Seven Day Spotlight – w/e 26/11/17
Hi and welcome to this week’s Seven Day Spotlight post. Hasn’t it turned cold this week? Definitely the sort of weather for cosy reading.
This week on my blog:
My first post of the week, on Monday, was my review of Nicola Slade’s brilliant book, The House at Ladywell. I really loved this one, right up my street. There’s a giveaway still running on that post to win one of Nicola’s earlier books.
On Tuesday I helped Caroline James to celebrate her one year book birthday for Jungle Rock. I linked to my review from last year and Caroline also wrote a guest post about how she would cope in the jungle.
I also posted an extract from A Pearl for My Mistress by Annabel Fielding.
Wednesday brought my review of A Saintly Grave Disturbed by Nikki Copleston. I really enjoyed this crime novella.
On Thursday I welcomed Helen Matthews to my blog with a guest post entitled Ladies Who Launch (and Men, too). She talked about book launches and her own upcoming second launch on Wednesday (if you live in the Farnham area of Surrey or North Hampshire then you might like to go along).
On Friday I posted an extract from a short story by Helen Cox as part of her blog tour for Secrets and Fries at the Starlight Diner. And there are details of a giveaway on that post which you can still enter.
Saturday saw me with a guest post from Cassandra O’Leary as part of the blog tour for Heart Note. She talked about her best Christmas present ever and there is still a giveaway to win a copy of the book on that post.
And then today I reviewed the very lovely The Little Church by the Sea by Liz Taylorson which is really a gorgeous read.
And now to this week’s acquisitions. A few more this week than the last few weeks but some good ones I think.
12 magical gifts, one love that lasts a lifetime…
On the first day of Christmas my true love gave to me … one romantic Christmas you won’t forget.
When helping to clear out her beloved grandmother’s home, Lucy Jackson discovers twelve beautiful Christmas decorations hidden in the loft. As she discovers their heartbreaking story, a touching romance develops with the handsome gardener next door.
12 deadly gifts, one killer on a Christmas countdown…
On the first day of Christmas my true love gave to me… this is one deadly Christmas that you can’t forget.
The police are baffled by the ‘Santa’ killer, who sends his intended victims gruesome presents based on the twelve days of Christmas. When a young journalist receives a mutilated bird in the post, it’s a race against time to find the killer…
Five blind dates.
Five potential kidnappers.
After breaking off her engagement with Michael, Suzanne is still looking for The One. Bored with her freelancing job, she decides to take matters of both work and love into her own hands and Five Parks is born.
She starts a blog, offering five prospective suitors a chance of one of five dates in five London parks. Suzanne’s blog goes viral, amassing a huge following and even getting a column in a daily newspaper.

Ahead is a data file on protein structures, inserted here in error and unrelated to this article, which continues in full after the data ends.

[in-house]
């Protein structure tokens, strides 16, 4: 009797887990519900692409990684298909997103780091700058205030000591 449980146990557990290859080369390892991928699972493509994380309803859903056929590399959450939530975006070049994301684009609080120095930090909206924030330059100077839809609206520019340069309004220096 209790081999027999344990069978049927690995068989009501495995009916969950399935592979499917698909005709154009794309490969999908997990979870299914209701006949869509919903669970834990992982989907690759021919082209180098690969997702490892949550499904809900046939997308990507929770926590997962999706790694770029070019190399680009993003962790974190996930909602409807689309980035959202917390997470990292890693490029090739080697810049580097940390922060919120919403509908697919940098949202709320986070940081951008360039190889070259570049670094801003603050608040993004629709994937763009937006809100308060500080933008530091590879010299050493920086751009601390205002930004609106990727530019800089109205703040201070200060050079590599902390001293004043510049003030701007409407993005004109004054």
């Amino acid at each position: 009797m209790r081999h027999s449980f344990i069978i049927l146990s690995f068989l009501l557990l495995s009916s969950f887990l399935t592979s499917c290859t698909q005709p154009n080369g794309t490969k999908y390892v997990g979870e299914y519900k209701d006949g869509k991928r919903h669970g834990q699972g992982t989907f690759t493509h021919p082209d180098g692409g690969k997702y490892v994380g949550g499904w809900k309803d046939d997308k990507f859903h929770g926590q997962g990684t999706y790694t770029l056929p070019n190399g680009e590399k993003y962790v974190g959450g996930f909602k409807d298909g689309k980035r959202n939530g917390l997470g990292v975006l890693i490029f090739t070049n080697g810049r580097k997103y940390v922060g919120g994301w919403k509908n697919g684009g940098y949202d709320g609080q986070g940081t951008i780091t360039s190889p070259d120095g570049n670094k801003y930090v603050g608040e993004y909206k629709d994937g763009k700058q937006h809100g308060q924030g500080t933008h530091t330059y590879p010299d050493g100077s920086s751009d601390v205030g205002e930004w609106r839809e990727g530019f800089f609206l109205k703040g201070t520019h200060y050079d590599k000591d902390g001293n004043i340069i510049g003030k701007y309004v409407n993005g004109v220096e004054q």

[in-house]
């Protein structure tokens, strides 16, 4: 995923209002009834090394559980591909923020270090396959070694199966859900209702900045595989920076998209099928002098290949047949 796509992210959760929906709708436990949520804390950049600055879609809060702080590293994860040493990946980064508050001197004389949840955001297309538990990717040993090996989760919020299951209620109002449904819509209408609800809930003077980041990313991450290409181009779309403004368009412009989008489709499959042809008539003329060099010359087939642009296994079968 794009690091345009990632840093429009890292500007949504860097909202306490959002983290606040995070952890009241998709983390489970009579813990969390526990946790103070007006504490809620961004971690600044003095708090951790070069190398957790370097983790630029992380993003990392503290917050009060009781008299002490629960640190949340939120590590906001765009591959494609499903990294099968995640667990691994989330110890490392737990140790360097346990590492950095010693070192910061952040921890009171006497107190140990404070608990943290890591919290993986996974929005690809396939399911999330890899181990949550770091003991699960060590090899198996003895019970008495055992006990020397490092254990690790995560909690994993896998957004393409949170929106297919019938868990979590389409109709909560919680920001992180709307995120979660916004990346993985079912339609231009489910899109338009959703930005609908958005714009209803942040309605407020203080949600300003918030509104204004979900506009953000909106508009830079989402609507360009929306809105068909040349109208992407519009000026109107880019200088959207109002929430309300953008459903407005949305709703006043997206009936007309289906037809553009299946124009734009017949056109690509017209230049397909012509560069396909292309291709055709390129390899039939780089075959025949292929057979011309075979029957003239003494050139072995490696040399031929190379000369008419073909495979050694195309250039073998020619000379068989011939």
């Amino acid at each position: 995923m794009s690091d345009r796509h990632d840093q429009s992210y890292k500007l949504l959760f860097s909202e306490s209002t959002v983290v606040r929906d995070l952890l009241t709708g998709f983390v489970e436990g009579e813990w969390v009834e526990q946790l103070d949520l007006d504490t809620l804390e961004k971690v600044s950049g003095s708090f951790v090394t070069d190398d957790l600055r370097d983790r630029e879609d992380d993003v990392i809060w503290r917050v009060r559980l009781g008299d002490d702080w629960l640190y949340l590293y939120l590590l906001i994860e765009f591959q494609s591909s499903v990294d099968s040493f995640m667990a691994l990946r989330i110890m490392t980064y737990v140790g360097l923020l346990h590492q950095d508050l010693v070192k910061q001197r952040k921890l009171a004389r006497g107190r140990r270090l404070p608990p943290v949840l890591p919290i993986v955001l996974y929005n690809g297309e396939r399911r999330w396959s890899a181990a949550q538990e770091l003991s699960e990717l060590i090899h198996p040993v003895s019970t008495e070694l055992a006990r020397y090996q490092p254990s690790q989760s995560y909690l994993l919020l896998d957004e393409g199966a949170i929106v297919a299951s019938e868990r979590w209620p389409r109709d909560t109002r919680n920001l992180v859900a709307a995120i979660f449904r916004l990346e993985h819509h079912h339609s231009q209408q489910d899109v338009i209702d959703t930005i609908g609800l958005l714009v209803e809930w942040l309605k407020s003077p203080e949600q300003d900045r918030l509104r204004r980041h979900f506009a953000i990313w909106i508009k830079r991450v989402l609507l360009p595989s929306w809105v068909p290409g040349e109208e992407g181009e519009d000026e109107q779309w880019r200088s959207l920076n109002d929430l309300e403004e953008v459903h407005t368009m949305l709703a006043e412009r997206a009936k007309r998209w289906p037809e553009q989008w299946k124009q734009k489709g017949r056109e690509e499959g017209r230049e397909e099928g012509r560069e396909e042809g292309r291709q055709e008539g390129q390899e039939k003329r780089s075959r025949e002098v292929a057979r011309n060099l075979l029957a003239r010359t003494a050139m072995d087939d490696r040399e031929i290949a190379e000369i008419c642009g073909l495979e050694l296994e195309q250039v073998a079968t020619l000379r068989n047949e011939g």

But after the fifth date – which she has no memory of – Suzanne wakes up shackled to a bed in a windowless room. The only items with her are a table, a chair and a laptop.
And an instruction from her captor: Keep Writing.
Face the Wind and Fly by Jenny Harper – this was my win from a competition on the lovely Portobello Book Blog
Love, loss and family life against the background of a controversial project that fractures the whole community.
She builds wind farms, he detests them. Can they ever generate love?
After fifteen happy years of marriage, Kate Courtenay discovers that her charismatic novelist husband is spending more and more of his time with a young fan. She throws herself into her work, a controversial wind farm that’s stirring up tempers in the local community. Sparks fly when she goes head to head against its most outspoken opponent, local gardener Ibsen Brown – a man with a past of his own. But a scheme for a local community garden brings the sparring-partners together, producing the sort of electricity that threatens to short-circuit the whole system.
Letters of Note by Shaun Usher – I got this for free just for completing a survey for Unbound, the crowdfunding publishers but I’ve been reading the Letters of Note website for years.
Letters of Note is a collection of over one hundred of the world’s most entertaining, inspiring and unusual letters, based on the seismically popular website of the same name – an online museum of correspondence visited by over 70 million people. From Virginia Woolf’s heart-breaking suicide letter, to Queen Elizabeth II’s recipe for drop scones sent to President Eisenhower; from the first recorded use of the expression ‘OMG’ in a letter to Winston Churchill, to Gandhi’s appeal for calm to Hitler; and from Iggy Pop’s beautiful letter of advice to a troubled young fan, to Leonardo da Vinci’s remarkable job application letter, Letters of Note is a celebration of the power of written correspondence which captures the humour, seriousness, sadness and brilliance that make up all of our lives.
How far would you go for the perfect family?
When Christopher Harris climbs into his family’s dusty attic, he finds a battered old suitcase containing a letter. Inside the letter is a secret; a secret about his mother that changes everything.
Every mother loves their child. Every child deserves to be loved. But Christopher has grown up so lonely it hurts.
Finally, Christopher thinks he has a chance at happiness. A happiness he will do anything to protect, whatever the cost…
It begins, they say, with a woman screaming…